CEO Eric Schmidt may face questions about a business relationship with Google. Schmidt owned an interest in two jets that have been used by other Google execs for business travel. In 2003, Google paid the company that manages the jets $278,119, and reimbursed Schmidt more than $20,000 for their use. Schmidt is entitled to a portion of the profits earned by aircraft management company but has agreed to pay that money to Google. Governance experts argue that such "related-party transactions" -- which are fairly common -- represent potential conflicts of interest and should be eliminated. Google declined to comment for this story.

Then there's the issue of whether Google is a "controlled" company under Nasdaq rules -- an outfit where more than 50% of the voting power is held by a single individual, group, or other company. If so, Google can claim an exemption from some of the most important governance provisions of the post-Enron era, including the requirement that the board have a majority of independent directors.

"SERGEY & LARRY SHOW." With 84% of voting power in the hands of Google insiders, meeting the 50% threshold shouldn't be a problem. Yet, under Google's new corporate charter, the board must have a majority of independent directors, even if the company obtains the exemption. So there's no immediate benefit, right? Hold on. A unanimous vote of the Google board -- followed by approval of shareholders representing two-thirds of the voting power -- could repeal those provisions and allow Google to fill the board with insiders to its heart's content.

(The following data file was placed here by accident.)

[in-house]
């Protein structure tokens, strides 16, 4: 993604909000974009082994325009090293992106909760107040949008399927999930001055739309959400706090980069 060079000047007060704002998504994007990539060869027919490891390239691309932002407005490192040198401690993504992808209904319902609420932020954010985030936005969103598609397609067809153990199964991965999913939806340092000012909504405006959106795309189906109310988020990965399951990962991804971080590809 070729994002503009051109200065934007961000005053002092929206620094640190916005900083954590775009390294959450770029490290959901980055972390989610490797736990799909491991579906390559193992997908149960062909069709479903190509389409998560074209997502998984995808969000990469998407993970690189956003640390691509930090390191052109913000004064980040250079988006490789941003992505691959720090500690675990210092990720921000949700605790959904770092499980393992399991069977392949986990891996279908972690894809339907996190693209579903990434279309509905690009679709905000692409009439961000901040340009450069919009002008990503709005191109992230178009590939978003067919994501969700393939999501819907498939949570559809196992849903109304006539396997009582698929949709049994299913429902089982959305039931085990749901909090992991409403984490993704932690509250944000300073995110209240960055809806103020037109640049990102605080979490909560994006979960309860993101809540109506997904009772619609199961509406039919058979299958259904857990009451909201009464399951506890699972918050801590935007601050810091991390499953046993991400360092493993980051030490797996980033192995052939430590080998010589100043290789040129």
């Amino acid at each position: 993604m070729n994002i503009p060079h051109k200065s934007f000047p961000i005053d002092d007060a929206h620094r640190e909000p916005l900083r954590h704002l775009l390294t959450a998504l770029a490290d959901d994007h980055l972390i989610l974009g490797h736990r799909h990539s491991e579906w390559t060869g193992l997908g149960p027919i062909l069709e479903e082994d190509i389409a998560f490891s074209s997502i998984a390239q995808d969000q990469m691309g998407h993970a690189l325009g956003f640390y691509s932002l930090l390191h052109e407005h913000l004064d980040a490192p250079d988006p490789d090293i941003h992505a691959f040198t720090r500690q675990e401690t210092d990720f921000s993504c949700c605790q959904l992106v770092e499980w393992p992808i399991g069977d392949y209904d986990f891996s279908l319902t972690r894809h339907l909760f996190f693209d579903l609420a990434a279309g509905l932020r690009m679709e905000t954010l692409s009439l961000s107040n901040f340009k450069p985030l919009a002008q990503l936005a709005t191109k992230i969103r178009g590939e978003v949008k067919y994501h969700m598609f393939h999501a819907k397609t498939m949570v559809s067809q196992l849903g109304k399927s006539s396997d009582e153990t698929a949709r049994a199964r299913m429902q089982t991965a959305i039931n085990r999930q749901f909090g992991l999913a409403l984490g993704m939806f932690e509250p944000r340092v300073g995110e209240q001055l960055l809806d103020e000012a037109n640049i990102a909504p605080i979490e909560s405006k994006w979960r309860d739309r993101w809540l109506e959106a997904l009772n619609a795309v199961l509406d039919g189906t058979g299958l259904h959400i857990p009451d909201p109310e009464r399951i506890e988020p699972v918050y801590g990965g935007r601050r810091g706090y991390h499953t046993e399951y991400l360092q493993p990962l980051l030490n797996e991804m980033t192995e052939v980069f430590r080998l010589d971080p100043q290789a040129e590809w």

If that were to happen -- a big if, at this point -- all bets are off. Patrick McGurn, ISS's senior vice-president, says the exemption would strip away the few remaining safeguards that the Google triumvirate saw fit to include in its prospectus.

An insider-dominated board could easily pack the compensation committee with current and former execs and erect formidable takeover defenses such as staggered board elections. Greg Taxin, CEO of proxy adviser Glass Lewis & Co., says declaring Google a controlled company would leave small shareholders out in the cold. "Outside owners will demand protections," says Taxin. As a public company, Google "is no longer the Sergey & Larry Show.... They have to rely on formalities to ensure their money is well cared for."

INTEL'S EXAMPLE. The triumvirate says it opted for an unconventional system of governance because the traditional structures weren't good enough. Google execs, wary of being beholden to Wall Street's short-term financial interests, seem to believe that being responsible to shareholders will interfere with their ability to keep Google a leading innovator in a competitive market. That notion will no doubt come as a surprise to other innovative companies in competitive markets such as Pfizer (PFE) and Intel (INTC), which have sterling governance reputations.

In the end, how the Googlers manage their company may not make a difference. As long as it earns money, few investors will care that the CEO is doing business with his own company or that each one of their shares entitles them to a single vote while insiders get 10. But if and when the gravy train comes to a halt, the members of this triumvirate may wish they had spent a little more time making shareholders feel like they owned Google, too. With Ben Elgin in Silicon Valley

Lavelle is Management editor for BusinessWeek in New York